WDBJ7 EXCLUSIVE: Carilion Clinic transforms trauma patient care for 40 years

Published: Jul. 26, 2023 at 11:42 PM EDT
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ROANOKE, Va. (WDBJ) - Carilion Clinic is two years from opening its newest addition, The Crystal Spring Tower, right next to Roanoke Memorial Hospital. That expansion will have more resources to care for an increasing number of patients.

For 40 years, Carilion Clinic has been Southwest Virginia’s only Level One trauma center, the only hospital within a 150-mile radius to handle every level of injury. The healthcare institution is also certified as the region’s only Pediatric Level One Trauma Center.

But before the $500 million Crystal Spring Tower expansion, it was Roanoke’s main hospital.

“Community hospitals wanted to be able to say, we can do everything, we are your community hospital, we can do everything,” Dr. Carol Gilbert said. “It took awhile for people to realize that it’s a lot easier and can be a lot faster and more efficient and effective if you have a trauma service where everything is focused towards the trauma patient.”

Dr. Gilbert was Carilion’s first official medical director of trauma services in 1983. She paved the way for Carilion to become a Level One trauma center.

“I had no previous experience running a trauma center,” Dr. Gilbert said. “Because things hadn’t been done in any single way before, we could develop our own protocols and our own plans.”

In the program’s initial years, Carilion saw fewer than 200 trauma patients a year. In 2023, they see close to 4,600 a year from a larger population, more accidents and more violent crime.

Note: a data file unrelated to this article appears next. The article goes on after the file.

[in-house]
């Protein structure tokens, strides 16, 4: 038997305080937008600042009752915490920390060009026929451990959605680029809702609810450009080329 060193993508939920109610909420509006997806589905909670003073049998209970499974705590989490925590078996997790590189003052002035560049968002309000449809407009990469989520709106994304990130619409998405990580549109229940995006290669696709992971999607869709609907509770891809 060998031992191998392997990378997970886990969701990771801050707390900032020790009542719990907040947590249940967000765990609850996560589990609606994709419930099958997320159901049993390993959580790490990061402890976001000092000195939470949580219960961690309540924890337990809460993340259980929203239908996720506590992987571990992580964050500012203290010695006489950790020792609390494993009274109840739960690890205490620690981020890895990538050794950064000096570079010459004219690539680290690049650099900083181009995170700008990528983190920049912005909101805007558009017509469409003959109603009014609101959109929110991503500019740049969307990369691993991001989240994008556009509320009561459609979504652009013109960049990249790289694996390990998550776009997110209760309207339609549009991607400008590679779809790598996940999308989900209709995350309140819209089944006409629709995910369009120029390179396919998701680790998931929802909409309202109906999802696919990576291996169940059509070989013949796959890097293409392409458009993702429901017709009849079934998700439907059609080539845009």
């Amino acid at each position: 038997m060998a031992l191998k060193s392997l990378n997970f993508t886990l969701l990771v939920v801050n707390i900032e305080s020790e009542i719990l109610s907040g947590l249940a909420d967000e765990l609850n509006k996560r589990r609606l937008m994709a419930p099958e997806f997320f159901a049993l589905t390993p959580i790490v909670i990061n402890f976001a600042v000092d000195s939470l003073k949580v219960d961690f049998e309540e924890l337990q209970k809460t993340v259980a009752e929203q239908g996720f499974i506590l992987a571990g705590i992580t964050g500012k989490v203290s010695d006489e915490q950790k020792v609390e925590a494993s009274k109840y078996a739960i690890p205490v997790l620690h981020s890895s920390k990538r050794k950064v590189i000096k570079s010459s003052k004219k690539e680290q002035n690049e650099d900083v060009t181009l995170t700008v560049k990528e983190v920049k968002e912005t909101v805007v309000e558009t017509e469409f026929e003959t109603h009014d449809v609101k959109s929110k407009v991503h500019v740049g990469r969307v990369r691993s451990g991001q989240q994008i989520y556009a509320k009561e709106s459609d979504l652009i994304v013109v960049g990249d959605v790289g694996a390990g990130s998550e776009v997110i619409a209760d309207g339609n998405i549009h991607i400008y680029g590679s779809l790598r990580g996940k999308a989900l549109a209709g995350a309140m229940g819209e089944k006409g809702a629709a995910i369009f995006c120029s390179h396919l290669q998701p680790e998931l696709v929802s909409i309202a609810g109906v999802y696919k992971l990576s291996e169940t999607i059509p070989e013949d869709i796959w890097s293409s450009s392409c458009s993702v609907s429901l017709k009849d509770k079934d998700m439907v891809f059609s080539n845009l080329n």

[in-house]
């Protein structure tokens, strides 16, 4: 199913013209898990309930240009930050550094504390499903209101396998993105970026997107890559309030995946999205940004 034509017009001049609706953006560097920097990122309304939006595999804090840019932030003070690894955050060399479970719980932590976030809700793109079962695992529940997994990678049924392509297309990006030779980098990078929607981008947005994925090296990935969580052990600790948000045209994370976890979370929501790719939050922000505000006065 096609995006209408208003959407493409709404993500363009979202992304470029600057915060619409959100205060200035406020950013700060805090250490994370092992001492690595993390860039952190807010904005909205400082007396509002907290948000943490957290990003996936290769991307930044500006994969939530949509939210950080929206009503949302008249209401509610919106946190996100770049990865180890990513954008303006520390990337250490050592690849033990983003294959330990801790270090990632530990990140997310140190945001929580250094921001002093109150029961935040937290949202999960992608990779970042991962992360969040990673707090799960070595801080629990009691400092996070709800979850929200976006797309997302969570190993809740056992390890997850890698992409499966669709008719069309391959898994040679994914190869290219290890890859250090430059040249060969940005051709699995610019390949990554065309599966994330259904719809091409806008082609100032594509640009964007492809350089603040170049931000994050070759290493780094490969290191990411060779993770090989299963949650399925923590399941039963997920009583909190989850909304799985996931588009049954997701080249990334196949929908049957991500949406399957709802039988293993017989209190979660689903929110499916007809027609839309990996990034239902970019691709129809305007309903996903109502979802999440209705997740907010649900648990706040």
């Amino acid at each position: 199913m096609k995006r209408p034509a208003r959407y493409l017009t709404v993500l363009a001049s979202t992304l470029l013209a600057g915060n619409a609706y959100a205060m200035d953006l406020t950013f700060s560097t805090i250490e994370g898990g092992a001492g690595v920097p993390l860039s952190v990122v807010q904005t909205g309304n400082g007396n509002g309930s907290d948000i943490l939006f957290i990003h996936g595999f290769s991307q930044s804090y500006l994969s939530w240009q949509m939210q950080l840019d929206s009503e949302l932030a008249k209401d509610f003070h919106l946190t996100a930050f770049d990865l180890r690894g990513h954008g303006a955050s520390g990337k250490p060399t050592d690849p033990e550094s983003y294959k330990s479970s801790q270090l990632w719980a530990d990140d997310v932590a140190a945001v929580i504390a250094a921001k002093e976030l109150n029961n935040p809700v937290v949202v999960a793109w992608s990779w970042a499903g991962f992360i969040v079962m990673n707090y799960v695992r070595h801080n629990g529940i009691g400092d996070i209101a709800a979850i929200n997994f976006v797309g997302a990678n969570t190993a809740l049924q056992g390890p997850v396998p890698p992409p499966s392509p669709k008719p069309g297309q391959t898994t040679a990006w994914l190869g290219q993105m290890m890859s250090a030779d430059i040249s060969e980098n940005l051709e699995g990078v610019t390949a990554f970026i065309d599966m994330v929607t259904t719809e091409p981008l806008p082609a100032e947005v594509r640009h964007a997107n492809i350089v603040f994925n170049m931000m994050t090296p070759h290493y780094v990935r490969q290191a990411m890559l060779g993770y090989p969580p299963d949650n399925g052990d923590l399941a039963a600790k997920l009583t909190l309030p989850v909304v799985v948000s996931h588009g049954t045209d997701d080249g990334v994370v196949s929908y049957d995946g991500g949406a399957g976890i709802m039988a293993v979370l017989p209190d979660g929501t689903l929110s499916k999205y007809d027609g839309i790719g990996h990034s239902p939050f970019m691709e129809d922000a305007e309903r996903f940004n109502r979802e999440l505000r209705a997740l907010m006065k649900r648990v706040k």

Carilion’s current medical director for trauma services explained that the number is increasing.

“It’s almost commonplace every day or every other day to have two or three trauma patients that present to us at the same time, which means you need to have more than one room to see these patients,” Dr. Bryan Collier said.

Roanoke Memorial Hospital has only two trauma bays adjacent to the emergency department.

“A patient will go to a standard emergency department room that’s not equipped to take care of the trauma patients on a routine basis,” Dr. Collier said. “Therefore you’re changing your work flow which isn’t optimal for patient care.”

Almost half of Carilion’s trauma patients are flown in from the surrounding area, like West Virginia, Tennessee and North Carolina. The trauma center serves the largest geographical area in the state, so Carilion is adding five trauma bays to take care of patients.

The Crystal Spring Tower will have four adult bays that are all attached and one pediatric bay. Carilion Clinic’s senior director of trauma programs explained the new bays prioritize efficiency.

“We wanted to be as efficient as possible, so our strategy was to understand the human factors piece of this and how we could maximize not only the room, the storage and more importantly, the flow of people and equipment during a trauma,” Dan Freeman said.

After years of planning, Freeman explained the team is finishing up equipment designs and policies for the bays.

“We are finalizing some equipment such as blood storage in the emergency department that we currently do not have,” Freeman said. “We look to have some storage within the department so we can get the blood to the patient even sooner than what we would originally.”

As Carilion staff looks forward to working in the new tower, registered nurse Sandy Hubbard is making sure her nurses caring for trauma patients are ready to go.

“Nobody wakes up and goes to work and says, ‘I’m going to be in a car accident today’,” Hubbard said. “But sometimes that happens, and then their whole life is changed in an instant.”

The trauma team is learning the designs of each trauma bay, like how to maneuver between equipment and each other. Hubbard explained how she hopes her nurses learn what can’t be taught in a textbook.

“[I hope] to develop them into strong nurses so they can have the confidence and the experience that they need to really care for these patients on the worst day of their life,” Hubbard said.

For founder Dr. Carol Gilbert, the future is brighter than anything she could have imagined when she started the program four decades ago.

“I felt when I left Baltimore, we should have a trauma system for rural people, too. I spent most of my career taking care of trauma patients, and kind of herding this little program along until it’s a nice size program with a lot going on,” Dr. Gilbert said. “It’s probably one of the proudest things in my life.”

All still photographs featured in this story are courtesy of Carilion Clinic.